“The management and analysis of data, whether it be scouting reports, statistics, medical information or video, is a critical component of our operation. We look forward to developing a customized program that utilizes the most advanced and efficient technology available in the marketplace today to facilitate quicker, easier and more accurate access to all the sources of information we use to make baseball decisions.”—Cubs President of Baseball Operations Theo Epstein, January 2012

“[Statistical analysis] helps but doesn’t tell the whole story of the game. There is a lot of gut feeling you got to make. If you have a stat and see a flashing number and you see that this guy is doing very good against this other guy, you can use that in a game during a key situation. Yes. But we cannot just depend on stats alone. You got to depend on many other things… I don’t like to become a fantasy manager. The goal for a good manager is to have players who are able to manage themselves on the field.”—Unsuccessful Cubs managerial candidate Sandy Alomar Jr., November 2011

“I do my due diligence and video work and prepare as much as anybody. As far as the stats, those are what they are, and we can use them to our advantage. It's a big part of the game now. It's helping us win a lot of ballgames, the stats and the matchups. That's just part of the game now, and you use what you can."—Successful Cubs managerial candidate Dale Sveum, November 2011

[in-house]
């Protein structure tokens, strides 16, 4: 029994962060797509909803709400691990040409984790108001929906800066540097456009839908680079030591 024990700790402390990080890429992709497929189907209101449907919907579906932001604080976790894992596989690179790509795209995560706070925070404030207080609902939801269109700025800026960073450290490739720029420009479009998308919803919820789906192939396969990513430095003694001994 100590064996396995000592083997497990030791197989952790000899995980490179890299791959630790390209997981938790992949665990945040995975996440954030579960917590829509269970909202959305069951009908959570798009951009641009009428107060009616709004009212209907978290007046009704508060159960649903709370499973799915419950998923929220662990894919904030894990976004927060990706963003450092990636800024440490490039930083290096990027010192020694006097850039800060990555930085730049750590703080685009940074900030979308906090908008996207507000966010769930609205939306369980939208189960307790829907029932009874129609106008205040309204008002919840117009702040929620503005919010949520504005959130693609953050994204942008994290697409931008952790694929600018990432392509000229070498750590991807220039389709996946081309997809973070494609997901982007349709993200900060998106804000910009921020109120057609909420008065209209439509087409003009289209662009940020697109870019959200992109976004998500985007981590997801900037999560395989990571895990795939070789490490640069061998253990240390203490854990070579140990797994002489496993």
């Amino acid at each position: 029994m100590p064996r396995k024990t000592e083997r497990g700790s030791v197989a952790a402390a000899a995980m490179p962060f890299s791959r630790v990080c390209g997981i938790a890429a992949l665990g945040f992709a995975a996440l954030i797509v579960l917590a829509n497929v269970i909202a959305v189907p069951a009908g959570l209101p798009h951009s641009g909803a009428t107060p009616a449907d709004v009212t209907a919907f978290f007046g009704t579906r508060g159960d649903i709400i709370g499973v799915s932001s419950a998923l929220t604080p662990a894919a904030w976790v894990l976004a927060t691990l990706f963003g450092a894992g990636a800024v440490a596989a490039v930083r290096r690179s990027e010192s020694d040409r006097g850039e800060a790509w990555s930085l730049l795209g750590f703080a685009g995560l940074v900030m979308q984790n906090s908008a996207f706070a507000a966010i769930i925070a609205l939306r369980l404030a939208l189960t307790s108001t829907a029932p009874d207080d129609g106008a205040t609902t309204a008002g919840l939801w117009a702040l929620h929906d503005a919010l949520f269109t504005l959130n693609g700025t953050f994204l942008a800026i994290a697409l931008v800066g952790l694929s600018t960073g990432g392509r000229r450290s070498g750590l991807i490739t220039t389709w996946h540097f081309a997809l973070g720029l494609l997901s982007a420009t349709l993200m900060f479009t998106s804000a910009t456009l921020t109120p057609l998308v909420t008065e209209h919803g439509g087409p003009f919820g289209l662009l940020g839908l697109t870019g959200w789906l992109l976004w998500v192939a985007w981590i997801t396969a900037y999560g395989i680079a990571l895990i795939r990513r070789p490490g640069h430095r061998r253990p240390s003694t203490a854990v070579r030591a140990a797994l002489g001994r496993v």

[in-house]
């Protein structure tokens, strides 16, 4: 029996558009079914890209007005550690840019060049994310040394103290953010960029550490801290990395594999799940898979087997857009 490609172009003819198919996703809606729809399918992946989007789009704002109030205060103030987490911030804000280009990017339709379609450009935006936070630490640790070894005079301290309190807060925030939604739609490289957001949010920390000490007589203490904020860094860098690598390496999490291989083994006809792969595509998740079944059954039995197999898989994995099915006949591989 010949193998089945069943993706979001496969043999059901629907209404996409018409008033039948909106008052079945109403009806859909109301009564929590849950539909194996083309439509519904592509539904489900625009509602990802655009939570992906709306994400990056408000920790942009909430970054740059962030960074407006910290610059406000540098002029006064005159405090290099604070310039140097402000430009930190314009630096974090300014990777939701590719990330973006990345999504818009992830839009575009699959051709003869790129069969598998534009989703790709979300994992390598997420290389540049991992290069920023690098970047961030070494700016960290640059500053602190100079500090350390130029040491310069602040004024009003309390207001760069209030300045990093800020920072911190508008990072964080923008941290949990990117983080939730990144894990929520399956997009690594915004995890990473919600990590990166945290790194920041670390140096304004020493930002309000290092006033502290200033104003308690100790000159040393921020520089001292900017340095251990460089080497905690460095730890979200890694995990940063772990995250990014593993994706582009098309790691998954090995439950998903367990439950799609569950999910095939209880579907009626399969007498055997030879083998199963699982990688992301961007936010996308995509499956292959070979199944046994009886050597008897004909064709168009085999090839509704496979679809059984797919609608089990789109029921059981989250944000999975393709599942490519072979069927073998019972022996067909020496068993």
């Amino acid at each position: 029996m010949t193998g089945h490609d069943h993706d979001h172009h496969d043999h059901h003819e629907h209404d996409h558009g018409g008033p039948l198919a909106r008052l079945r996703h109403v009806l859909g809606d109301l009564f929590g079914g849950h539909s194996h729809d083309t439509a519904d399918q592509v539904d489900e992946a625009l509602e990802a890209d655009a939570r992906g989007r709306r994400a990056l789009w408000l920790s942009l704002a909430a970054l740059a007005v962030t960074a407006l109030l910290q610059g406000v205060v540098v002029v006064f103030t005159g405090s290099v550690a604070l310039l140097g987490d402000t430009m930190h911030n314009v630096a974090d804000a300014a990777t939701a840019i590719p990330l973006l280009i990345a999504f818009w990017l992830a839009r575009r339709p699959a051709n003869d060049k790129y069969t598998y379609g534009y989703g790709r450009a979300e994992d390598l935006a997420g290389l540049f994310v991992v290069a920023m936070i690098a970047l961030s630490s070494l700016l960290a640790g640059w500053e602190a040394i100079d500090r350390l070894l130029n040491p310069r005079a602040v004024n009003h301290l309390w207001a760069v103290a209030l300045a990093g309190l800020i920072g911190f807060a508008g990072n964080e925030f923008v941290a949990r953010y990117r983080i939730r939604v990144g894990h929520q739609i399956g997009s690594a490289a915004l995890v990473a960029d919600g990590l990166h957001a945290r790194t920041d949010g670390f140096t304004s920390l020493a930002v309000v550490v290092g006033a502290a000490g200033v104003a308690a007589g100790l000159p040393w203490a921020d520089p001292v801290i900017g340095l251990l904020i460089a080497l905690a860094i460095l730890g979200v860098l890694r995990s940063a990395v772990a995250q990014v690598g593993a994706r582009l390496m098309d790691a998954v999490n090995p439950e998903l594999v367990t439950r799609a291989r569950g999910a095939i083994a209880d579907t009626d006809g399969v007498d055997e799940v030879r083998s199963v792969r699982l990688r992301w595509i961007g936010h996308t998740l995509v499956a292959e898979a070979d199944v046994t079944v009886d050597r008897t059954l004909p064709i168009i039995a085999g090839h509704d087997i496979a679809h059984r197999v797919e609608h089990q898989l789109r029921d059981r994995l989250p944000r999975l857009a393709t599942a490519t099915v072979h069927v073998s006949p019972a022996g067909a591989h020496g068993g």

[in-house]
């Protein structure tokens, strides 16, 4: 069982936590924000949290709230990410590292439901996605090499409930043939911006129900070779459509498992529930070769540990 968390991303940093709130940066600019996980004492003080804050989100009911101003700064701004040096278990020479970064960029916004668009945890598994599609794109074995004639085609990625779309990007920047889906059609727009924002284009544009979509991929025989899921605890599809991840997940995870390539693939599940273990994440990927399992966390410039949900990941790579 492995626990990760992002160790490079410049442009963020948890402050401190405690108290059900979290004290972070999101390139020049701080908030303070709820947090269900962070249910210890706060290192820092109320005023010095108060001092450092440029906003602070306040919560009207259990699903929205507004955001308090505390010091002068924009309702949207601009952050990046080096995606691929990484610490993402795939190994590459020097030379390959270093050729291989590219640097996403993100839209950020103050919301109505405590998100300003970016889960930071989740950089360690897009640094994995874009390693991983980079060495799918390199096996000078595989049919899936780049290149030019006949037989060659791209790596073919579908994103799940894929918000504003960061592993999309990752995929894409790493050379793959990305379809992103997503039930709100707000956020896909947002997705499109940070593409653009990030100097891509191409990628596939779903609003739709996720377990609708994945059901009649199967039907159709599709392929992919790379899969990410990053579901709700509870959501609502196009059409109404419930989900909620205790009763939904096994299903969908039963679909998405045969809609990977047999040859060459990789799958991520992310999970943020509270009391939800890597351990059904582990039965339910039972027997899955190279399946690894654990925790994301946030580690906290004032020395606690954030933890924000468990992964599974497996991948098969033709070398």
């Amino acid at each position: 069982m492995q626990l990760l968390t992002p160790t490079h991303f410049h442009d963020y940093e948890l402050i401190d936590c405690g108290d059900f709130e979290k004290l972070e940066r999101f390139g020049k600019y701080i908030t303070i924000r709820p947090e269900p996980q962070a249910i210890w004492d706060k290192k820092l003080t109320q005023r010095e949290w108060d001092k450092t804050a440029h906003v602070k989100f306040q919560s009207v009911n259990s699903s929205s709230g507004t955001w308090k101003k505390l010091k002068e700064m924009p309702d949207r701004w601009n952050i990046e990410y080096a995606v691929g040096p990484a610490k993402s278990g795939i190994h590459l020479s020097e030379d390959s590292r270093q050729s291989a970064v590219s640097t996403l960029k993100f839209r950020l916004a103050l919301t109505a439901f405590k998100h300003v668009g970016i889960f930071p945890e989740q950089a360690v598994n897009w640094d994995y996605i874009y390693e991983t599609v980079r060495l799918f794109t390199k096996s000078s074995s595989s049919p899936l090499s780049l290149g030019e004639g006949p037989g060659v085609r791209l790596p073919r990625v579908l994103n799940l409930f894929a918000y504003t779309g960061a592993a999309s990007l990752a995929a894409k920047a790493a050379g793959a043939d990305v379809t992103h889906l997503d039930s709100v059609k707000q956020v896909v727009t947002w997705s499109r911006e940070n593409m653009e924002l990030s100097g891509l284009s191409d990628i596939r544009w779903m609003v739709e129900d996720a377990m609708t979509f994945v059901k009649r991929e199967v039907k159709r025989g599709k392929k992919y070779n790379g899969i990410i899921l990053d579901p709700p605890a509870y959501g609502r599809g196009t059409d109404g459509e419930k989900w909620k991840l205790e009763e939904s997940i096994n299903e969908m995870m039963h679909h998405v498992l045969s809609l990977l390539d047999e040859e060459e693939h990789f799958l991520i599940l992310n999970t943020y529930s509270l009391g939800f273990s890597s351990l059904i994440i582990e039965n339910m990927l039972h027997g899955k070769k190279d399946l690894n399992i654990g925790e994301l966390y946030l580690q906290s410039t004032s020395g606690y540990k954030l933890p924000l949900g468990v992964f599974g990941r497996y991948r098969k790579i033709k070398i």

Last month, I tried to size up the state of the game’s front offices in an article called “Keeping Up with the Friedmans.” My point, to the extent that I had one, was that hiring a smart, saber-savvy GM with an interdisciplinary background is no longer innovative. Treating team-building like a science instead of an art is now the norm. Anteing up for an executive capable of putting a progressive process in place was once a suitable subject for a bestselling book, but by the time Moneyball hit theaters, Oakland’s story had spawned so many sequels that the A’s edge had evaporated. In 2012, a baseball team being smart isn’t the exception. It’s the rule.

It’s easy to see this process in action. A couple weeks after my article appeared—not that I’m taking any credit—new Astros GM Jeff Luhnow hired the Cardinals’ Sig Mejdal as director of decision sciences.* A couple weeks after that, Houston made a scientific decision to hire Mike Fast, who joined former public PITCHf/x analysts like Joe P. Sheehan, Dan Fox, and Josh Kalk in transitioning to a top-secret team job. The Cubs, having already imported much of Boston’s former braintrust, partnered with Bloomberg Sports to build “a state-of-the-art player evaluation system.”** Just like that, two teams that had been criticized for being slow to adapt suddenly fell into lockstep with the rest of the league’s forward thinkers, leaving precious few backward thinkers behind.